In 1959 General Motors launched an air-cooled, rear-engined car, the Chevrolet Corvair — which shared the Beetle's flat engine and swing axle architecture. Over time, front-wheel drive, hatchback-bodied cars would come to dominate the European small-car market. In 1974, Volkswagen's own front-wheel drive Golf hatchback succeeded the Beetle. In 1994, Volkswagen unveiled the Concept One, a "retro"-themed concept car with a resemblance to the original Beetle, in 1998 introduced the "New Beetle", built on the contemporary Golf platform with styling recalling the original Type 1, it remained in production through 2010, was succeeded in 2011 by the Beetle, more reminiscent of the original Beetle. In the 1999 Car of the Century competition, to determine the world's most influential car in the 20th century, the Type 1 came fourth, after the Ford Model T, the Mini, the Citroën DS; the originating concept behind the first Volkswagen, the company, its name, is the notion of a people’s car – a car affordable and practical enough for common people to own.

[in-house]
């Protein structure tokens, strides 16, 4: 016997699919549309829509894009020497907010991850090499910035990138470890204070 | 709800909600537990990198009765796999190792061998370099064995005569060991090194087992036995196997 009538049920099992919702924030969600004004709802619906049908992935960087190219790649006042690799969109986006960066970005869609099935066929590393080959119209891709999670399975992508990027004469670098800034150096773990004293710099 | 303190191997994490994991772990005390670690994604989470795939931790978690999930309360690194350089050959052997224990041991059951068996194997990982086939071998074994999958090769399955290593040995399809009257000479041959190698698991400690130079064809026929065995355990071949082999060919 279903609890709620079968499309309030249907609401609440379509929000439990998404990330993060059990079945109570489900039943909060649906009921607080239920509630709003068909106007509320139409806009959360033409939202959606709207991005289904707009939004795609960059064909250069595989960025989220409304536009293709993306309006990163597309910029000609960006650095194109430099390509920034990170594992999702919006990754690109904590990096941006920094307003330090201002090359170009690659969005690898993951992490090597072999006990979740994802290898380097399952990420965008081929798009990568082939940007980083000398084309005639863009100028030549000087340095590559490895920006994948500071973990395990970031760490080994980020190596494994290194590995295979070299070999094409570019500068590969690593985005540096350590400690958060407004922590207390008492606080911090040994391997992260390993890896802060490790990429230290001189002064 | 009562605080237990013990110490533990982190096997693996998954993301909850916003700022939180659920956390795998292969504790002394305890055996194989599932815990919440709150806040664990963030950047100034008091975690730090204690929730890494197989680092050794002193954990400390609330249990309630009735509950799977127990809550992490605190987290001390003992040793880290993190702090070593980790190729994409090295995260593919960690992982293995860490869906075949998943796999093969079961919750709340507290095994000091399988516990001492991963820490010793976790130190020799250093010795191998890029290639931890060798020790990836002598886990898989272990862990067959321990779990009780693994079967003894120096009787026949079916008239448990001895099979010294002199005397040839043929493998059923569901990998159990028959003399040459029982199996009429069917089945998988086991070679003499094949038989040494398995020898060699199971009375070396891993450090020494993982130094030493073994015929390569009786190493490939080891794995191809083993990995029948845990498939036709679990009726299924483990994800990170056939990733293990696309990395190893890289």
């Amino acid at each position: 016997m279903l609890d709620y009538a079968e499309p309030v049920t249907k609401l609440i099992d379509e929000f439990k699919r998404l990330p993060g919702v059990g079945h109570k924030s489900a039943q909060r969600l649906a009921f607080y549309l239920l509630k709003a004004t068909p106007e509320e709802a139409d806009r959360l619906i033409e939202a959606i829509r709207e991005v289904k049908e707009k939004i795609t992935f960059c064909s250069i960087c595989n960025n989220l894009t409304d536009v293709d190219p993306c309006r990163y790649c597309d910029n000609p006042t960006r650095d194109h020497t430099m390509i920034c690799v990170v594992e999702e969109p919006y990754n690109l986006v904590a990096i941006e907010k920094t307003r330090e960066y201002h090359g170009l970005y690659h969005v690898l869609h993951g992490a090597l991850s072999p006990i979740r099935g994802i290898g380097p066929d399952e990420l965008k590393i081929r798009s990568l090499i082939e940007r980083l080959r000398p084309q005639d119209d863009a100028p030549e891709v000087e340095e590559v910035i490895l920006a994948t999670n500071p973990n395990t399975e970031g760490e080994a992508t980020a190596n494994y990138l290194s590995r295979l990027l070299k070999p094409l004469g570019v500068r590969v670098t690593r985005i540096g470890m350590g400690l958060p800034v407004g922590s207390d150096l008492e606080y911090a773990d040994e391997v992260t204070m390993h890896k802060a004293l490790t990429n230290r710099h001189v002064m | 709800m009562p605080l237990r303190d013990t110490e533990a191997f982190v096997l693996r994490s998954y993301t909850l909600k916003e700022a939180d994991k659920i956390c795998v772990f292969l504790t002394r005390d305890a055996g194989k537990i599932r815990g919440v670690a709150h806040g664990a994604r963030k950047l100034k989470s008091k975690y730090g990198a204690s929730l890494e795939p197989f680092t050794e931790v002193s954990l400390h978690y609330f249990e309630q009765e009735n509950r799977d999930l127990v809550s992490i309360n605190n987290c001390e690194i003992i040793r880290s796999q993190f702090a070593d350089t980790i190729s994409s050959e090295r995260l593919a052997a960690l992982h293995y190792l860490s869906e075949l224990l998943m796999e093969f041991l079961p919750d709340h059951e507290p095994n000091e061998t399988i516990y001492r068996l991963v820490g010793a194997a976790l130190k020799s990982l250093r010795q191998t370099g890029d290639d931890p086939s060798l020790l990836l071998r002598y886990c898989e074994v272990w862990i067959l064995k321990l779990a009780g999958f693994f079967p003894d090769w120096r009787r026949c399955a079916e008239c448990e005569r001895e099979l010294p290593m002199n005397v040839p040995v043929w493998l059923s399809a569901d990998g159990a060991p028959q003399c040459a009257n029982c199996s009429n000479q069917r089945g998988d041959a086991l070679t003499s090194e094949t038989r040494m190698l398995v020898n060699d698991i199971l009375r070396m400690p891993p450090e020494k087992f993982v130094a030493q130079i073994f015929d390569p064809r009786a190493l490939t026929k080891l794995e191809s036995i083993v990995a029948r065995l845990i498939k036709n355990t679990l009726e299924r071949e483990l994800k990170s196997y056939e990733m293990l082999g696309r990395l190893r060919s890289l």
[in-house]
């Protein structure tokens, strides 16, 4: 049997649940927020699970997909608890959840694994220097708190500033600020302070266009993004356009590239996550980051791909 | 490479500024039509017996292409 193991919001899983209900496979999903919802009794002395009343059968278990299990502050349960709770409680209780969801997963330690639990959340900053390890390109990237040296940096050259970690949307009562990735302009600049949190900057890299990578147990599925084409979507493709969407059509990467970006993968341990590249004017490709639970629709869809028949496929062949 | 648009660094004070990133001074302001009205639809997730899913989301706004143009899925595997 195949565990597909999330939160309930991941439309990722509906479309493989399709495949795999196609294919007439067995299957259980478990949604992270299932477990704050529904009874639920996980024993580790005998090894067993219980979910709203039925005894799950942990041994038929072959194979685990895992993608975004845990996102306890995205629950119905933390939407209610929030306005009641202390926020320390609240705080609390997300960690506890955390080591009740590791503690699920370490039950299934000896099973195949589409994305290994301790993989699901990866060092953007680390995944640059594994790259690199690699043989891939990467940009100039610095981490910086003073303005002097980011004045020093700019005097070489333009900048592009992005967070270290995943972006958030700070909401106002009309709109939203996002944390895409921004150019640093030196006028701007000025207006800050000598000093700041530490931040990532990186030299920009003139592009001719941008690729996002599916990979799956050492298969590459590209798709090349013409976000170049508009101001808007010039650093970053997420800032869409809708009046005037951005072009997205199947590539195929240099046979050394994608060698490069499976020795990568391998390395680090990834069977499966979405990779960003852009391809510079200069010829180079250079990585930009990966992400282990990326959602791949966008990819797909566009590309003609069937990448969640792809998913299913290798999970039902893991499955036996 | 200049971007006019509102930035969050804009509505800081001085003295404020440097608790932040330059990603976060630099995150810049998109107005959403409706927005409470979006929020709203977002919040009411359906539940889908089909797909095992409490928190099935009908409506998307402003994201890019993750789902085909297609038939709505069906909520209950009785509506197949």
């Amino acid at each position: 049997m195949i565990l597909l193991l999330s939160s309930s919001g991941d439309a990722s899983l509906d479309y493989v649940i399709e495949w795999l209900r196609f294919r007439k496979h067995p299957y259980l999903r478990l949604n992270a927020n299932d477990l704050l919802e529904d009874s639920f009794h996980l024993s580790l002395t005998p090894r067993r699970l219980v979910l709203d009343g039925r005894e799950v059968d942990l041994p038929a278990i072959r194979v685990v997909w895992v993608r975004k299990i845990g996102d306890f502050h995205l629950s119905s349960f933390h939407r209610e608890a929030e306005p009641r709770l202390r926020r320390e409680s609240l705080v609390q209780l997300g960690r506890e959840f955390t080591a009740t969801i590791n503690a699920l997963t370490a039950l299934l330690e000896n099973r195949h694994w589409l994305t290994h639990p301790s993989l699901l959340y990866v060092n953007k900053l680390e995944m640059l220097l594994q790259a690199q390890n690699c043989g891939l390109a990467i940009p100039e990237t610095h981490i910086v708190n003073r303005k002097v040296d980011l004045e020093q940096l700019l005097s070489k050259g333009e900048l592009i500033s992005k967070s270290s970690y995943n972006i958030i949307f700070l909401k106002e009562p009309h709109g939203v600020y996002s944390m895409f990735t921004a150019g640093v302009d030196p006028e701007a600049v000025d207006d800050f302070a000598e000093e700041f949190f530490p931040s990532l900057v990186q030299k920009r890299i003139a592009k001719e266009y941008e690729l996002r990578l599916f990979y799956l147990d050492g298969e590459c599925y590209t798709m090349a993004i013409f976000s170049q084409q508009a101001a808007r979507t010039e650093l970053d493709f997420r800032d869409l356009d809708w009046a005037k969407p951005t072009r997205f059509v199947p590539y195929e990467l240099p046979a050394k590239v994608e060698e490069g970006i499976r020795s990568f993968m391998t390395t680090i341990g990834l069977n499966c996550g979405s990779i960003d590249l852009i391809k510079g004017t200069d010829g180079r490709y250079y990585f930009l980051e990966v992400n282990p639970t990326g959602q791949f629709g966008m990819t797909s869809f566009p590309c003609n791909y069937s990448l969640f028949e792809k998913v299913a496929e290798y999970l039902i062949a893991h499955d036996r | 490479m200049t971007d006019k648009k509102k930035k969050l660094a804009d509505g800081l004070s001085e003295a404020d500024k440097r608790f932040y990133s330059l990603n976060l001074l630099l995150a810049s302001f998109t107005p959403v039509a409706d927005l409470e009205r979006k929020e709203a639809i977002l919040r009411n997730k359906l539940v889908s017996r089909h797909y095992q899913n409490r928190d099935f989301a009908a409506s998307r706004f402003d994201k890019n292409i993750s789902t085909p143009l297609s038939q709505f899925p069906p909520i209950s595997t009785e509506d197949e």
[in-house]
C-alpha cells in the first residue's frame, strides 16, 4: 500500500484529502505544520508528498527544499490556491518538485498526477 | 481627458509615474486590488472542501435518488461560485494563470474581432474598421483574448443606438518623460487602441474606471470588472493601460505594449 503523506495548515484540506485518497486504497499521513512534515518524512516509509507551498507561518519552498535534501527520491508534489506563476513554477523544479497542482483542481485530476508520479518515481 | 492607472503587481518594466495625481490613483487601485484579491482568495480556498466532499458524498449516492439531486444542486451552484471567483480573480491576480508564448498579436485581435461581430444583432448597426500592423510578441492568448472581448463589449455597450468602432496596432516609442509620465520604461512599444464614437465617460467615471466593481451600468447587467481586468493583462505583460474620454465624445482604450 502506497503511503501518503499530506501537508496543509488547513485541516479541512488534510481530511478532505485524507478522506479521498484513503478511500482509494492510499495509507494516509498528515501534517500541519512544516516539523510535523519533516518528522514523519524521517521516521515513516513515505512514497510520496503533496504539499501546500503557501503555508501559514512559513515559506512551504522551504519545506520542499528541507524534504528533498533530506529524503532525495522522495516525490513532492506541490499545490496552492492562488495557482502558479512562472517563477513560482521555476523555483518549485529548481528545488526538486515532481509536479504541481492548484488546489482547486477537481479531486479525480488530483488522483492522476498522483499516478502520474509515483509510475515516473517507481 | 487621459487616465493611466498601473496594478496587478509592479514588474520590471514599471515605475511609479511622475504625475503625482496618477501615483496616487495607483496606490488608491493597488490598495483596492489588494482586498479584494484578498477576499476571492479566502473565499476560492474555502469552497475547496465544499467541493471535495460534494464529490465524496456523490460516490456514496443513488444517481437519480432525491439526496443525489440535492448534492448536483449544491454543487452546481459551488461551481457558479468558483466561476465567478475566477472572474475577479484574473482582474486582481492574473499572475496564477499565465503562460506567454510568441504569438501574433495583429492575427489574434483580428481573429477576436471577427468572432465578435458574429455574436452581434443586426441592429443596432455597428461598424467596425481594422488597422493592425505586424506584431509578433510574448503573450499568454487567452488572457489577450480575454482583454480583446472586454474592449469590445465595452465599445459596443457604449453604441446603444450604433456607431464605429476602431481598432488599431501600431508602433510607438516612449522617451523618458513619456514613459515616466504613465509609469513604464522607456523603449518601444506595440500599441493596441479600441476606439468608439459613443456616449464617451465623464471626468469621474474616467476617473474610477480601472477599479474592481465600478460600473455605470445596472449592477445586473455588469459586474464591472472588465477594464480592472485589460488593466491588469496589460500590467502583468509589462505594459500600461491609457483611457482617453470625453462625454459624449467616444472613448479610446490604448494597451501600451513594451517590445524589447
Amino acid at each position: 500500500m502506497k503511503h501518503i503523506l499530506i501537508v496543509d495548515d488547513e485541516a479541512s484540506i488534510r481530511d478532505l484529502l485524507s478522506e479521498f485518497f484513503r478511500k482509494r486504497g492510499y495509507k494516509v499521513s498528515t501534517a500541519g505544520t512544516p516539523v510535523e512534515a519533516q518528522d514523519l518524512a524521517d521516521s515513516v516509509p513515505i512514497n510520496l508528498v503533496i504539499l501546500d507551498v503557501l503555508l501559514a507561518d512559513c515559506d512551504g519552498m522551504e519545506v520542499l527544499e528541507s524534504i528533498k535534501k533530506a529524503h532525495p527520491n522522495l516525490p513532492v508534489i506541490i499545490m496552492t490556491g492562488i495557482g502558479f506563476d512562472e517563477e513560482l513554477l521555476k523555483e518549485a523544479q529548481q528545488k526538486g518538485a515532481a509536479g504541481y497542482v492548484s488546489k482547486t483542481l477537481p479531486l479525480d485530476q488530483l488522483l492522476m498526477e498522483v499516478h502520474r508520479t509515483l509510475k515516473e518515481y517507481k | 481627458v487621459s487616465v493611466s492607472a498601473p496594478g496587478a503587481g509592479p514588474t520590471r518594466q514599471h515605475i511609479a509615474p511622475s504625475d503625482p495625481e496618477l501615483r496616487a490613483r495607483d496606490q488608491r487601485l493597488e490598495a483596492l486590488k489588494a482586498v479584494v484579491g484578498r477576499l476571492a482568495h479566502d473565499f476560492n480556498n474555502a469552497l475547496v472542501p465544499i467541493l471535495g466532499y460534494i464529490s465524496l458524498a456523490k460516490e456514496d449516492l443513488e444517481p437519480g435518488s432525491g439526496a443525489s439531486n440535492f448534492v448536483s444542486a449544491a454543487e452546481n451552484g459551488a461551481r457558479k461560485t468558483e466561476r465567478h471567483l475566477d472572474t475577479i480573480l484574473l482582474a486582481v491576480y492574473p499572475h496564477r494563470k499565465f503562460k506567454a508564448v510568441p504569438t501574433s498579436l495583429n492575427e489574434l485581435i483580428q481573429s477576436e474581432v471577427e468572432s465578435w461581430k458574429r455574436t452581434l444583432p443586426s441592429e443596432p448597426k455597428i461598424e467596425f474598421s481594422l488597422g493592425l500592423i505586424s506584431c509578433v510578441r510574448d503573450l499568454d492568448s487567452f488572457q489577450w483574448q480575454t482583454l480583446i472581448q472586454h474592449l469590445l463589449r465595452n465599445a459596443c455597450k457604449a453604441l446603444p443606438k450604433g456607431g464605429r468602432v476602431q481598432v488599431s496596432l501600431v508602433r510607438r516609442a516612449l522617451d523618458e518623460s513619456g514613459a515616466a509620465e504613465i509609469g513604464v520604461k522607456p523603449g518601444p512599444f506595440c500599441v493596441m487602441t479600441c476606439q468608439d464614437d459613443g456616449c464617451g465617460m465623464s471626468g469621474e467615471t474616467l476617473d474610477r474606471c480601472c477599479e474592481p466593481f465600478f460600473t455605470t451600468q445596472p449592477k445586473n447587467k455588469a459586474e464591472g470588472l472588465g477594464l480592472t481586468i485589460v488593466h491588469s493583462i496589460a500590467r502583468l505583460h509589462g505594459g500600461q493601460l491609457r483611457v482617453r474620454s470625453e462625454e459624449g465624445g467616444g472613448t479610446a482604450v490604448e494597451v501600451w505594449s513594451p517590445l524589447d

Hence the name, "people's car" in German, pronounced ). Although the Volkswagen was the brainchild of Ferdinand Porsche and Adolf Hitler, the idea is much older than Nazism, existed since mass-production of cars was introduced. Contrary to the United States, where the Ford Model T had become the first car to motorize the masses, contributing to household car ownership of about 33% in 1920 and some 46% in 1930, in the early 1930s, the German auto industry was still limited to luxury models, few Germans could afford anything more than a motorcycle: one German out of 50 owned a car. In April 1934, Hitler gave the order to Porsche to develop a Volkswagen; the epithet Volks- "people's-" had been applied to other Nazi-sponsored consumer goods as well, such as the Volksempfänger. In May 1934, at a meeting at Berlin's Kaiserhof Hotel, Chancellor Hitler insisted on a basic vehicle that could transport two adults and three children at 100 km/h while not using more than 7 litres of fuel per 100 km; the engine had to be powerful enough for sustained cruising on Germany's new Autobahnen.